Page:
Buy to let increasing
This accounts for around 3.5% of all residential mortgage lending.
In the second half of the year, gross buy-to-let lending totalled £6.7 billion (up from £5.5 billion in the first half of the year and £4.1 billion in the second half of 2001). And buy-to-let borrowers, like their mainstream counterparts, are taking advantage of the positive environment to remortgage – around a third of new buy-to-let lending in 2002 was remortgaging.
But the rise in lending volume was not at the expense of lending quality – average maximum loan-to-value ratios have remained unchanged for two years, at 80%. And the average minimum rental cover requirement has remained at 130% since the CML began collecting buy-to-let figures in 1998. Mortgage arrears have fallen – only 0.42% of buy-to-let loans were three months or more in arrears at the end of 2002, less than half the equivalent proportion for the whole mortgage market.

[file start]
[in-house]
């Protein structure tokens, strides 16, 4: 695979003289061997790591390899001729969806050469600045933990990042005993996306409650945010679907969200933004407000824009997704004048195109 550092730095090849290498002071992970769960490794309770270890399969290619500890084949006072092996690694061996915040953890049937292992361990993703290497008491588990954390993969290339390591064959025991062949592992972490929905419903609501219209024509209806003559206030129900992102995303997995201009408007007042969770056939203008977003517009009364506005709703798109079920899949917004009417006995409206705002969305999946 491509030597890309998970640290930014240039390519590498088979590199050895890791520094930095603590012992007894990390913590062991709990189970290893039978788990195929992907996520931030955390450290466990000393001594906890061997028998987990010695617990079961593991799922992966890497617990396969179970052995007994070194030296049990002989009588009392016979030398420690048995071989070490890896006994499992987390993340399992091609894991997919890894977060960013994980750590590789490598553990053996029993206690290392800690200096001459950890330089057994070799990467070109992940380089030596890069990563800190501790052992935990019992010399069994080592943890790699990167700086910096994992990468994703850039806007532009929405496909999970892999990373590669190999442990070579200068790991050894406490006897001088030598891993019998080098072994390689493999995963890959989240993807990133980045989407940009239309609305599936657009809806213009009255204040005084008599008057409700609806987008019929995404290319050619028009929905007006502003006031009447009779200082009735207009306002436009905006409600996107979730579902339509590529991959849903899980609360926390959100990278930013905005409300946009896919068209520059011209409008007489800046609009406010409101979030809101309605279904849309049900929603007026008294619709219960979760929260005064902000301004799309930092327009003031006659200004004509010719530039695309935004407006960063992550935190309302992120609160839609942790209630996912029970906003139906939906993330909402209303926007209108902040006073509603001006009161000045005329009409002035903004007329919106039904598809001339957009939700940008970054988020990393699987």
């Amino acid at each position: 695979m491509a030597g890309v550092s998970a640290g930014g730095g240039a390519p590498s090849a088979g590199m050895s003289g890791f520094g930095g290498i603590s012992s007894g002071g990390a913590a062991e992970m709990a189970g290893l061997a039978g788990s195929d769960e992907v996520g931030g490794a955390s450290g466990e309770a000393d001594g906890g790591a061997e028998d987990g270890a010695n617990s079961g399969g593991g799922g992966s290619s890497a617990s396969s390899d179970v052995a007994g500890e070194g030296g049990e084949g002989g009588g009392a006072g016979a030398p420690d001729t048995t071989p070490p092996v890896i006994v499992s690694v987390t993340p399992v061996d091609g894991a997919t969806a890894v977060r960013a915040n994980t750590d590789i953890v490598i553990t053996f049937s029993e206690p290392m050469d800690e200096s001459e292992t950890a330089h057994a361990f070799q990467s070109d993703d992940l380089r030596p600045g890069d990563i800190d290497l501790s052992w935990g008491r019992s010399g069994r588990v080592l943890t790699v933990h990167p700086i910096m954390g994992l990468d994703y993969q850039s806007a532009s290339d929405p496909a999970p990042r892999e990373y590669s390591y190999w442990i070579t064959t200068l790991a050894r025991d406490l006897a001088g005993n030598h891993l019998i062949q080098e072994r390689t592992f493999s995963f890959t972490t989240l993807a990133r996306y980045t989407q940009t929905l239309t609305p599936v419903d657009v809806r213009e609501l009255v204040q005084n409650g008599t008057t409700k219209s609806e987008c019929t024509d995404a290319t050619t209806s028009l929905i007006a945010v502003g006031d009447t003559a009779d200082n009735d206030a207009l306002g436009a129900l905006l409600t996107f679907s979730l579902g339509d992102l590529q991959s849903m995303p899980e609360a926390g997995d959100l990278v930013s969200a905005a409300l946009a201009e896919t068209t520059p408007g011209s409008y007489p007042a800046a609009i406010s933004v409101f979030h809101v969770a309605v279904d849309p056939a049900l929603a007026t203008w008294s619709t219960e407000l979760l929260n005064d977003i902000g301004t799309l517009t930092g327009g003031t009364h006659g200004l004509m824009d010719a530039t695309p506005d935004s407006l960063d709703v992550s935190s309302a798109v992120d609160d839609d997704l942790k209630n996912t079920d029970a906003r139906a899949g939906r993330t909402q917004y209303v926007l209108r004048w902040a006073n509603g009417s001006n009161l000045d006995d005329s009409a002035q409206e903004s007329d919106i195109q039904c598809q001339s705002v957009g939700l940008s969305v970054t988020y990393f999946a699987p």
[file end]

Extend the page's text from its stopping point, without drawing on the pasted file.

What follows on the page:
Commenting on the figures, CML Director General Michael Coogan said: “Buy-to-let lending is often portrayed as more risky and prone to market shocks than mainstream lending. But our figures show the opposite – that lenders are maintaining conservative lending strategies and experiencing very low default rates.”
“Given the lacklustre performance of the stock market and of traditional investment returns, more people are widening their portfolios to include property. Provided they are realistic about rental income and expect to hold on to property as a long-term investment, this continues to look like a reasonable strategy.”